Black Mill, Barham

From Wikipedia, the free encyclopedia
Jump to: navigation, search
Black Mill, Barham
Barham Black.jpg
The mill when a working mill
Origin
Mill name Black Mill
Barham Downs Mill
Grid reference TR 214 510
Coordinates 51°12′54″N 1°10′08″E / 51.215°N 1.169°E / 51.215; 1.169Coordinates: 51°12′54″N 1°10′08″E / 51.215°N 1.169°E / 51.215; 1.169
Year built 1834
Information
Purpose Corn mill
Type Smock mill
Storeys Three-storey smock
Base storeys Two-storey base
Smock sides Eight-sided
Number of sails Four
Type of sails Patent sails
Windshaft cast iron
Winding Fantail
Fantail blades Six blades
Number of pairs of millstones Four pairs
Year lost 1970
Other information Burnt down whilst under restoration.

Black Mill or Barham Downs Mill was a smock mill at Barham, Kent, England which was accidentally burnt down in 1970 whilst under restoration.

History[edit]

The machinery displayed on the village green.

Black Mill was the third mill on the site. There was a mill on Barham Down in the thirteenth century.[1] A mill was marked on Philip Symonson's map of 1596, John Speed's map of 1611, Robert Morden's map of 1695 and Emanuel Bowen's map of 1736. This mill was originally a little lower down the hill, and was moved to a new position higher up.[2]

The second mill was marked on the 1819-43 Ordnance Survey map.[2]

The Black Mill was built by John Holman, the Canterbury millwright in 1834. She was worked for many years by H S Pledge, then R Walter for over 50 years, and after that by T Denne and Sons. The mill was struck by lightning on 17 June 1878 and lost a sail. Over £150 had to be spent to repair the mill.[2] The last owner, Mr E Mannering, fitted the fantail from Willesborough windmill in 1946,[3] and restored the mill in 1956. He was awarded a Windmill Certificate by the Society for the Protection of Ancient Buildings for his efforts. The work was done by Holman's of Canterbury, the last millwrighting they did before the firm stopped doing millwrighting work.[4] Kent County Council contributed £400 towards the restoration work.[5] The work included the replacement of two sails that had been blown off in a storm on 13 March 1951.[6][7] The mill featured in the 1955 film "Raising a Riot" starring Kenneth More.[8] The mill was purchased by Kent County Council in the late 1960s and burnt down on 3 March 1970 when a spark from a bonfire set light to the mill. A new stage had been prepared for the restored mill, and this was donated to Draper's Windmill, Margate and erected there by Vincent Pargeter.[9]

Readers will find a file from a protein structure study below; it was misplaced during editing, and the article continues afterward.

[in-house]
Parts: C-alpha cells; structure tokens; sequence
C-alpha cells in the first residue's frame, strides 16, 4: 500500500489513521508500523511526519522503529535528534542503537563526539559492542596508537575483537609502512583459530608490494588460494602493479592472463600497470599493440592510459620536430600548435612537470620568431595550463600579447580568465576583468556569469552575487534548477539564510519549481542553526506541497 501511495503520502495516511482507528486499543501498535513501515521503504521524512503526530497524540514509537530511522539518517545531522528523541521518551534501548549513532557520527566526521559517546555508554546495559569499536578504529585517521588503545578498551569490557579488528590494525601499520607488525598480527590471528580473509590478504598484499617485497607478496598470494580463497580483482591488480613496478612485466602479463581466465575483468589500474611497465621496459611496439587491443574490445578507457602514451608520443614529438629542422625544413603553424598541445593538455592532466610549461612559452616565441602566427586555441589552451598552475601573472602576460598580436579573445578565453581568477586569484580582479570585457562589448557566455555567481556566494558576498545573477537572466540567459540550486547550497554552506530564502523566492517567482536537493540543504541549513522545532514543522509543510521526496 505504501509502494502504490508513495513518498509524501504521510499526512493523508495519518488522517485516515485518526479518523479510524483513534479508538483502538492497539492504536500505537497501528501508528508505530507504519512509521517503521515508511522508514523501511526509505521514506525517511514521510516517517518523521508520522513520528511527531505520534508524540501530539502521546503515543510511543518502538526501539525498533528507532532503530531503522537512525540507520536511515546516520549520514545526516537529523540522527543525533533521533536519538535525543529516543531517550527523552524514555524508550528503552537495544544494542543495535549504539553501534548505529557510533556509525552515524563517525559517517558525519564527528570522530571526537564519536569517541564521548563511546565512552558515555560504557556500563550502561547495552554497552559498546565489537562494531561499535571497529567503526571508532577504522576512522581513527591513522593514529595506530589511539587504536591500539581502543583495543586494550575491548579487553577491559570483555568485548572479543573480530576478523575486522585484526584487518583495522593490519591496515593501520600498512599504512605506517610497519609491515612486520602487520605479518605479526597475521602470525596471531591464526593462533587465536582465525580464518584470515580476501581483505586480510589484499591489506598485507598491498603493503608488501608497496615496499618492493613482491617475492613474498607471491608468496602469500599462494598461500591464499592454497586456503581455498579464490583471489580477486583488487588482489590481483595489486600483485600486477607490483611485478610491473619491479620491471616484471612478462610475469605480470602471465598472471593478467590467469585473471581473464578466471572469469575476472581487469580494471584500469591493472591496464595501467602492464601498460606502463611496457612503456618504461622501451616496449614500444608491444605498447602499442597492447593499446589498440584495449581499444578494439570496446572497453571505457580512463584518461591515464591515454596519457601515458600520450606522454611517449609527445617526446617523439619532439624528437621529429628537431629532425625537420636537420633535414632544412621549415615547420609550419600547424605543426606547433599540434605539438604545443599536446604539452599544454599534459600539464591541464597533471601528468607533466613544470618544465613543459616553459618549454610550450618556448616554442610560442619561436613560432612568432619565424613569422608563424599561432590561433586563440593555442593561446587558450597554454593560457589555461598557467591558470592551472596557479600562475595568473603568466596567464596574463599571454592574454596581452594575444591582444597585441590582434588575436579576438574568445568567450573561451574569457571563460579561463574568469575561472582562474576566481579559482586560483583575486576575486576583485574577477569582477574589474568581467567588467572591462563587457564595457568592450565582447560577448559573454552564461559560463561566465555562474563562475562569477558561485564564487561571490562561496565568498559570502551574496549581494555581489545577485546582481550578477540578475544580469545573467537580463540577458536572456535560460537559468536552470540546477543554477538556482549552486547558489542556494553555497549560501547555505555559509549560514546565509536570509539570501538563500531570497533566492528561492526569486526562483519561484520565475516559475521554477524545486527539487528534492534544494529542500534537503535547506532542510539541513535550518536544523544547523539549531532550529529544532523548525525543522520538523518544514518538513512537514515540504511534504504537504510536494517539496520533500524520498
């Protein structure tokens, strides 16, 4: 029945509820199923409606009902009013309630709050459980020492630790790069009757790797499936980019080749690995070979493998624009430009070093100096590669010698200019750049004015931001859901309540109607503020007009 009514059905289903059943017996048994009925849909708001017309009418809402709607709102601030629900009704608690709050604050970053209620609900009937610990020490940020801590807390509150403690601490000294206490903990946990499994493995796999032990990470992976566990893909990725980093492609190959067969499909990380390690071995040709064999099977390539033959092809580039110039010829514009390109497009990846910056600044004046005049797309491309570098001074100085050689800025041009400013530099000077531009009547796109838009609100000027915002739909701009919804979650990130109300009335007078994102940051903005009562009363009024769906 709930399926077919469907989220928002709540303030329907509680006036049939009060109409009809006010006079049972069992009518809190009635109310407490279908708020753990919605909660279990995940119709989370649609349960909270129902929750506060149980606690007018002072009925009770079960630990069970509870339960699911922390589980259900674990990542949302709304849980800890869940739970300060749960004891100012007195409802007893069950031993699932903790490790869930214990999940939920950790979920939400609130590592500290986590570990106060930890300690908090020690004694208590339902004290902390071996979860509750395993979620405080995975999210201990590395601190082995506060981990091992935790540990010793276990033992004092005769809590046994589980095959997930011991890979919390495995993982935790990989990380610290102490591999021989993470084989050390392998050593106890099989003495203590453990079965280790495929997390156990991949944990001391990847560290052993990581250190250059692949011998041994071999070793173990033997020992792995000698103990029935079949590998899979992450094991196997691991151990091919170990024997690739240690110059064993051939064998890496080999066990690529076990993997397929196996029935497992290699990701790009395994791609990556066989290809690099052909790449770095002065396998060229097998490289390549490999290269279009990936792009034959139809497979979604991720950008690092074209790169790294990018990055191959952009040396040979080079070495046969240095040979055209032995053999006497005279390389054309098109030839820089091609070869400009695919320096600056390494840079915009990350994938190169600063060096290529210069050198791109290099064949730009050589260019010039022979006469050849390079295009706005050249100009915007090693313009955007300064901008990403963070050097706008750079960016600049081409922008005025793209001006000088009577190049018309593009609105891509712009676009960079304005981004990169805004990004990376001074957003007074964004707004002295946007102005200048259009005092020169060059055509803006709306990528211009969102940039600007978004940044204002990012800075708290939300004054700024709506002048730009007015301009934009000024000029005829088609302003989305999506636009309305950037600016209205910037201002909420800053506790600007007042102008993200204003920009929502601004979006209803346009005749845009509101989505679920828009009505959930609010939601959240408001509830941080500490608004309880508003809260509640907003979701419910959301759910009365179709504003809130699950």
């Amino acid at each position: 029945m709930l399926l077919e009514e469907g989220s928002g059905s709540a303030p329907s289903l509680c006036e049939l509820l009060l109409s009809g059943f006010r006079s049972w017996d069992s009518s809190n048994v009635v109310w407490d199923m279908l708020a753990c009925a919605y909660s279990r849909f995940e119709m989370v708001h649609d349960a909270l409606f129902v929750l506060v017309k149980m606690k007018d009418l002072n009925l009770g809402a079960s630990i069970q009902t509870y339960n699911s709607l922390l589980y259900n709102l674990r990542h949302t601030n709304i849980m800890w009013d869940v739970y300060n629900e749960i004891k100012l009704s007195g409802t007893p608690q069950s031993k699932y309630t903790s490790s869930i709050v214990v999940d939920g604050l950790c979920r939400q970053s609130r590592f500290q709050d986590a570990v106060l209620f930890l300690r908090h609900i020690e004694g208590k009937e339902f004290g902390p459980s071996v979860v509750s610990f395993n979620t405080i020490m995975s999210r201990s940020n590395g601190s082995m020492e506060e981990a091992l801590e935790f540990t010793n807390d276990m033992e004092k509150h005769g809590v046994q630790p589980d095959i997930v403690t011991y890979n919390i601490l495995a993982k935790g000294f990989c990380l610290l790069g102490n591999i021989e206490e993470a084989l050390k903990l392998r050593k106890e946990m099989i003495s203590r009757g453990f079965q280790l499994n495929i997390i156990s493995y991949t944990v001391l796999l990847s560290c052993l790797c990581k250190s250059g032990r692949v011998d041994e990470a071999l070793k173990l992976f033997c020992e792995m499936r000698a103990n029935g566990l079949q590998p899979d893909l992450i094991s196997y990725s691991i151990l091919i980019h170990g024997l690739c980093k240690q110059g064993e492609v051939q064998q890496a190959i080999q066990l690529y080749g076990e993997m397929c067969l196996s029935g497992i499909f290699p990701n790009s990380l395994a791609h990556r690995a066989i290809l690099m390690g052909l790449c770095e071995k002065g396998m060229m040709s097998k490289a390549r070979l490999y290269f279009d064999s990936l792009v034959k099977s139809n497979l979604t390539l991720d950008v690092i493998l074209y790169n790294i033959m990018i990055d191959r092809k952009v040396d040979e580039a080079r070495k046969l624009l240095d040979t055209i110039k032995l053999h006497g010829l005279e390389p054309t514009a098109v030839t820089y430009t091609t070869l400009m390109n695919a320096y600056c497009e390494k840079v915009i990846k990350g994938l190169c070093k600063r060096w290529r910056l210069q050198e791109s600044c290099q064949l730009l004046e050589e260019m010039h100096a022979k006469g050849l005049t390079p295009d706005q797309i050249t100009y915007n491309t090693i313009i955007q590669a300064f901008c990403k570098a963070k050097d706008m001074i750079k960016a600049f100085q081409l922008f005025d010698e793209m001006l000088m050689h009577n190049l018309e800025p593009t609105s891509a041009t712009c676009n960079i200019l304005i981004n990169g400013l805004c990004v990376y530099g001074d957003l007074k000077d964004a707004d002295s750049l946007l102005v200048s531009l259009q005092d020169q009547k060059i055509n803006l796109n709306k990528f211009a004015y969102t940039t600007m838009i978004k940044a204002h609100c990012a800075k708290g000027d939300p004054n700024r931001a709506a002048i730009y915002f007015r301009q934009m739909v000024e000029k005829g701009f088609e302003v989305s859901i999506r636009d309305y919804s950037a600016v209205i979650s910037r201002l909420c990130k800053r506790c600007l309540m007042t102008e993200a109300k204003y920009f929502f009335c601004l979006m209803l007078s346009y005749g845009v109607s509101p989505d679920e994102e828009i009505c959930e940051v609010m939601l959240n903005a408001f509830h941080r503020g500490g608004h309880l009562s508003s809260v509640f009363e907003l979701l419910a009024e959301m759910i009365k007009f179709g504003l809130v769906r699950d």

Description[edit]

Black Mill was a four-storey smock mill mounted on a single-storey brick base. It had four single patent sails mounted on a cast-iron windshaft and was winded by a fantail. The mill drove four pairs of millstones.

Millers[edit]

See also[edit]

References[edit]

  1. ^ "Barham - 13th Century". Barham village website. Retrieved 2008-04-13. 
  2. ^ a b c Coles Finch, William (1933). Watermills and Windmills. London: C W Daniel Company. pp. p157. 
  3. ^ West, Jenny (1973). The Windmills of Kent. London: Charles Skilton Ltd. pp. 80–83. ISBN 0284-98534-1. 
  4. ^ West, Jenny (1973). The Windmills of Kent. London: Charles Skilton Ltd. pp. 94, 111. ISBN 0284-98534-1. 
  5. ^ "Kent County Council Windmill Aid". The Mills Archive. Retrieved 2008-04-13.  (original source Milling, 3 March 1956)
  6. ^ "The Barham Windmill". The Mills Archive. Retrieved 2008-04-13.  (original source Milling, 24 March 1951)
  7. ^ "Kent Messenger article". The Mills Archive. Retrieved 2008-04-13.  (original source Kent Messenger, 6 July 1956)
  8. ^ "The Missing Landmark". Barham Village website. Retrieved 2008-04-21. 
  9. ^ "A MILLWRIGHT'S TALE". The Mills Archive. Retrieved 2008-04-19. 

External links[edit]